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Data Conversion - Generate Numbers Table

Applicability:

                 SQL Server 2000:        Tested
                 SQL Server 2005:        Tested
                 SQL Server 2008:        Tested
                 SQL Server 2008R2:    Tested
                 SQL Server 2012:        Not Tested        

Credits:

Author:    Unknown
Date:        22 Jan 2011

Description

Increasingly over the past few years, I have seen coding techniques that utilise a 'Numbers' table in a join, particularly when using Common Table Expression (CTE) queries to create, identify, order or repair ranges of data.  Data paging or creation of date ranges are two specific examples.
I'm not going to concentrate on those specific use cases here, but on the generation of the Numbers table in the first place.
 
There are several approaches that can be used:
  1. Create a static physical lookup table
    • Needs to be present on every server that utilises the data
    • Needs to contain a  number range that would cover every potential use case
    • Can be a large table with millions of rows (but with a very small disk footprint)
  2. Utilise a function encapsulating a CTE
    • Fast
    • Portable (generates only the required range on-demand)
    • Efficient (low logical reads, zero physical reads and low scan count)
    • Can only be used on SQL 2005 and greater
  3. Utilise a function without a CTE
    • Fast
    • Portable (generates only the required range on-demand)
    • Very Efficient (very low logical reads, zero physical reads and low scan count)
    • Can be used on all version of SQL Server
  4. Utilise function without a CTE but using the OVER and ROW_NUMBER() clauses
    • Fast
    • Portable
    • Very Efficient (very low logical reads, zero physical reads and low scan count)
    • Can only be used on SQL 2005 and greater

 The code below covers scenarios #2, #3 and #4 only, as these are the most portable end efficient solutions.

The stated efficiencies should be taken as a guide only and tested in your own environments, but I have found no detrimental effects to either approach.

Code

Function Encapsulating CTE  (SQL 2005 and above):

DROP FUNCTION dbo.udf_NumbersTable
GO

CREATE FUNCTION dbo.udf_NumbersTable
(
  
@fromNumber INT,
  
@toNumber INT,
  
@byStep INT
)
RETURNS TABLE

RETURN
(
  
WITH CTE_NumbersTable AS
  
(
    
SELECT @fromNumber AS i
    
UNION ALL
    
SELECT i + @byStep
    
FROM CTE_NumbersTable
    
WHERE (i + @byStep) <= @toNumber
  
)
  
  
SELECT * FROM CTE_NumbersTable
)


--select * from dbo.udf_NumbersTable(75,100,1)

 
 

Function without CTE  (All SQL Versions)

DROP TABLE Digits
GO

CREATE TABLE Digits (value INT)
INSERT Digits (value) SELECT 0 UNION SELECT 1 UNION SELECT 2 UNION SELECT 3 UNION SELECT 4 UNION SELECT 5 UNION SELECT 6 UNION SELECT 7 UNION SELECT 8 UNION SELECT 9



DROP FUNCTION dbo.udf_NumbersTable
GO

CREATE FUNCTION dbo.udf_NumbersTable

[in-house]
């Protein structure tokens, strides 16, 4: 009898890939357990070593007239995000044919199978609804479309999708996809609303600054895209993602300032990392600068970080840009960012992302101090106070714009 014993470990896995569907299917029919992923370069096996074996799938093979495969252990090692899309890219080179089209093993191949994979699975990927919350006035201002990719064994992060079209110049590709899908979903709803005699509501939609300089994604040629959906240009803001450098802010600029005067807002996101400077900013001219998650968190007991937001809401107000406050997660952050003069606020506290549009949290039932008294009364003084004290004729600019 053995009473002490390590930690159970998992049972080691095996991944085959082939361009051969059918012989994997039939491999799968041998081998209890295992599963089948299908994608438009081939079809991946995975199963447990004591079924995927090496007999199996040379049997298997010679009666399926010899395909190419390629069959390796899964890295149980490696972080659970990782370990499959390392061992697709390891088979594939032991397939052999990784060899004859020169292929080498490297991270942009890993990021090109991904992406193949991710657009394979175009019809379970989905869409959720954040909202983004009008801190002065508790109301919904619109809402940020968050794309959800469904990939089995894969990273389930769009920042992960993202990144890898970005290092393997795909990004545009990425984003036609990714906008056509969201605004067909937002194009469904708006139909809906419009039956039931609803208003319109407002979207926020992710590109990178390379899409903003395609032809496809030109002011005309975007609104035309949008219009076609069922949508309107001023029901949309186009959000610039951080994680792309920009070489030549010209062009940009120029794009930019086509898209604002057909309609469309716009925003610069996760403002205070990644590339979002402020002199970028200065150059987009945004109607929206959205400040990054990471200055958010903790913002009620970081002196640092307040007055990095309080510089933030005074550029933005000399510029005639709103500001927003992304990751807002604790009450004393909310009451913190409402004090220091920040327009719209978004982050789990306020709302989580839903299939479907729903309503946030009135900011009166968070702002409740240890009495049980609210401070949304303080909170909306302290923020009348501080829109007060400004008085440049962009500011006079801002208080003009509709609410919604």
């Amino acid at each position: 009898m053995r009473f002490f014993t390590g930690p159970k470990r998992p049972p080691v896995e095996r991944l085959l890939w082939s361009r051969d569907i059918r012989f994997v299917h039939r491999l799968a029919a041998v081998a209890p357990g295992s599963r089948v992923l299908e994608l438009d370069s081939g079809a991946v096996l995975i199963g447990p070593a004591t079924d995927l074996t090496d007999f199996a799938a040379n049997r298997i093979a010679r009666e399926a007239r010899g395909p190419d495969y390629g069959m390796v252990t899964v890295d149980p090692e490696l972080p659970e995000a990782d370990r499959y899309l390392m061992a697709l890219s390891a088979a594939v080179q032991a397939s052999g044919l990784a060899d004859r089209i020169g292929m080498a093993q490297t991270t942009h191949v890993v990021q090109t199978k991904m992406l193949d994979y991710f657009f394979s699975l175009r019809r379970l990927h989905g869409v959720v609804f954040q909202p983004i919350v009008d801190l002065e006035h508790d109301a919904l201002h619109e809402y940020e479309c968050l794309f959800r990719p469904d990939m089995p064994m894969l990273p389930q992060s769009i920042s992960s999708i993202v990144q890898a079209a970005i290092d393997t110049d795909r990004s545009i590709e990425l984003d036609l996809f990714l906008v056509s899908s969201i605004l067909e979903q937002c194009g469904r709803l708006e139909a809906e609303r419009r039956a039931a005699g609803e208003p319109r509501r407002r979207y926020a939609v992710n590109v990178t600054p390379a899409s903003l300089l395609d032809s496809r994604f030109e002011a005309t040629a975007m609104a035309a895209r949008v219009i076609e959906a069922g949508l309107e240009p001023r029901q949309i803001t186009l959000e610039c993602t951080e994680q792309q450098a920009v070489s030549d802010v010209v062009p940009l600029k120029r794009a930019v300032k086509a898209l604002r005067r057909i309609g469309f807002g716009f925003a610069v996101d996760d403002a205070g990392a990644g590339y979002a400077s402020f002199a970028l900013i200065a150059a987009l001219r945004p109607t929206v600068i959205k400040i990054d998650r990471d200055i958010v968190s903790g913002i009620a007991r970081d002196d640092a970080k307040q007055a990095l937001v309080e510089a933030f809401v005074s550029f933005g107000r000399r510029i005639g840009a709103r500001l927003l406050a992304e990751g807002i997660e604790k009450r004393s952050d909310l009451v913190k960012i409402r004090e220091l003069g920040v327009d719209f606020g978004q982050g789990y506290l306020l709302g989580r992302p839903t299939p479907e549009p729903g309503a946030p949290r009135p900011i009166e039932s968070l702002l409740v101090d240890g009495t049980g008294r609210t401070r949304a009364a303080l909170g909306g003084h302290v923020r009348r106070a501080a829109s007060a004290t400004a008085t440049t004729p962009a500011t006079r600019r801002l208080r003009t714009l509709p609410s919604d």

(
  
@first int , --##PARAM @first The lowest value in the range.
  
@last int --##PARAM @last The highest value in the range.
)  
RETURNS @values TABLE
(
  
value int primary key
)

AS  

BEGIN
   INSERT INTO
@values
      
(
          
value
      
)
  
SELECT  
          
num = units.value +
           (
tens.value) +
           (
hundreds.value ) +
           (
Thousands.value ) +
           (
TenThousands.value ) +
           (
CThousands.value ) +
           (
Millions.value )
  
FROM    dbo.Digits units
  
CROSS JOIN (SELECT value * 10 as value from dbo.Digits WHERE value * 10 <=@last) tens
  
CROSS JOIN (SELECT value * 100 as value  from dbo.Digits WHERE value * 100 <=@last) hundreds
  
CROSS JOIN (SELECT value * 1000 as value  from dbo.Digits WHERE value * 1000 <=@last) Thousands
  
CROSS JOIN (SELECT value * 10000 as value  from dbo.Digits WHERE value * 10000 <=@last) TenThousands
  
CROSS JOIN (SELECT value * 100000 as value  from dbo.Digits WHERE value * 100000 <=@last) CThousands
  
CROSS JOIN (SELECT value * 1000000 as value  from dbo.Digits WHERE value * 1000000 <=@last) Millions

  
WHERE
      
units.value +
       (
tens.value ) +
       (
hundreds.value) +
       (
Thousands.value ) +
       (
TenThousands.value ) +
       (
CThousands.value ) +
       (
Millions.value )
       BETWEEN
@first and @last
      
  
RETURN

END
GO

-- select * from dbo.udf_NumbersTable (75,100)

 
 

Function using ROW_NUMBER and OVER clauses  (SQL 2005 and above) 

DROP FUNCTION dbo.udf_NumbersTable
GO

-- select * from dbo.udf_NumbersTable (75,100)

CREATE FUNCTION dbo.udf_NumbersTable
(
  
@first INT , --##PARAM @first The lowest value in the range.
  
@last INT --##PARAM @last The highest value in the range.
)  
RETURNS @values TABLE
(
  
value INT PRIMARY KEY
)

AS  

BEGIN
   INSERT INTO
@values
      
(
          
value
      
)
  
SELECT Numbers.N
  
FROM
  
(
      
SELECT ROW_NUMBER() OVER (ORDER BY a.OBJECT_ID)AS N
      
FROM sys.columns a, sys.columns b
  
) AS Numbers
  
WHERE Numbers.N BETWEEN @first AND @last

  
RETURN

END
GO



ċ
NumbersTable function (with CTE).sql
(0k)
Andy Hughes,
Jun 7, 2012, 10:54 AM
ċ
NumbersTable function (without CTE).sql
(2k)
Andy Hughes,
Jun 7, 2012, 10:54 AM
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